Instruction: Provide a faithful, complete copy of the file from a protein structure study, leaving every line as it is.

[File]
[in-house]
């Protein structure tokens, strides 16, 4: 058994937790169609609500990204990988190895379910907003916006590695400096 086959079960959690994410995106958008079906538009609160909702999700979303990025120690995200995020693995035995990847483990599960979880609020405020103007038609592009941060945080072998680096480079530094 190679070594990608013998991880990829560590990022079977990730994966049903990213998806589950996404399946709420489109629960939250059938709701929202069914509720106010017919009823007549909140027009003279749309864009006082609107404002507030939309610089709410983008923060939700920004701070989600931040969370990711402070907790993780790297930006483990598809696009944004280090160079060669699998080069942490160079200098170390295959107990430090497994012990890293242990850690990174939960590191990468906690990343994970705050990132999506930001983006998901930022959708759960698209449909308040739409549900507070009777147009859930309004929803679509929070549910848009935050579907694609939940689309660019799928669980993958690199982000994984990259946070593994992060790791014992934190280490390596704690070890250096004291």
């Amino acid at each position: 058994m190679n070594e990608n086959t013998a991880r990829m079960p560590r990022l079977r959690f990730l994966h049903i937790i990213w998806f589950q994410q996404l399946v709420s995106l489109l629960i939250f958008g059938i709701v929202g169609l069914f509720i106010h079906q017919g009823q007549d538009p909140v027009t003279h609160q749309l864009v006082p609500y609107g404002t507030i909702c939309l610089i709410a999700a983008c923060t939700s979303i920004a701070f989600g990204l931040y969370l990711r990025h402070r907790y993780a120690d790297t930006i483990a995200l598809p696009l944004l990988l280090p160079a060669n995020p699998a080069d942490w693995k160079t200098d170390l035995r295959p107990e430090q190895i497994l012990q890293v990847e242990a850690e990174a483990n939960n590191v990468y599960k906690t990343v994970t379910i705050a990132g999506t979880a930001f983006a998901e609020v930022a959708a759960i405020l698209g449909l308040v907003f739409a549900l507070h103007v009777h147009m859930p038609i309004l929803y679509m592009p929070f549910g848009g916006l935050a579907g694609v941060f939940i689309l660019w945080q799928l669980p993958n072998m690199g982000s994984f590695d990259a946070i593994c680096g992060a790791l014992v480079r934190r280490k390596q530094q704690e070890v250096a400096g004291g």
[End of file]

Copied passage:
[in-house]
């Protein structure tokens, strides 16, 4: 058994937790169609609500990204990988190895379910907003916006590695400096 086959079960959690994410995106958008079906538009609160909702999700979303990025120690995200995020693995035995990847483990599960979880609020405020103007038609592009941060945080072998680096480079530094 190679070594990608013998991880990829560590990022079977990730994966049903990213998806589950996404399946709420489109629960939250059938709701929202069914509720106010017919009823007549909140027009003279749309864009006082609107404002507030939309610089709410983008923060939700920004701070989600931040969370990711402070907790993780790297930006483990598809696009944004280090160079060669699998080069942490160079200098170390295959107990430090497994012990890293242990850690990174939960590191990468906690990343994970705050990132999506930001983006998901930022959708759960698209449909308040739409549900507070009777147009859930309004929803679509929070549910848009935050579907694609939940689309660019799928669980993958690199982000994984990259946070593994992060790791014992934190280490390596704690070890250096004291």
């Amino acid at each position: 058994m190679n070594e990608n086959t013998a991880r990829m079960p560590r990022l079977r959690f990730l994966h049903i937790i990213w998806f589950q994410q996404l399946v709420s995106l489109l629960i939250f958008g059938i709701v929202g169609l069914f509720i106010h079906q017919g009823q007549d538009p909140v027009t003279h609160q749309l864009v006082p609500y609107g404002t507030i909702c939309l610089i709410a999700a983008c923060t939700s979303i920004a701070f989600g990204l931040y969370l990711r990025h402070r907790y993780a120690d790297t930006i483990a995200l598809p696009l944004l990988l280090p160079a060669n995020p699998a080069d942490w693995k160079t200098d170390l035995r295959p107990e430090q190895i497994l012990q890293v990847e242990a850690e990174a483990n939960n590191v990468y599960k906690t990343v994970t379910i705050a990132g999506t979880a930001f983006a998901e609020v930022a959708a759960i405020l698209g449909l308040v907003f739409a549900l507070h103007v009777h147009m859930p038609i309004l929803y679509m592009p929070f549910g848009g916006l935050a579907g694609v941060f939940i689309l660019w945080q799928l669980p993958n072998m690199g982000s994984f590695d990259a946070i593994c680096g992060a790791l014992v480079r934190r280490k390596q530094q704690e070890v250096a400096g004291g």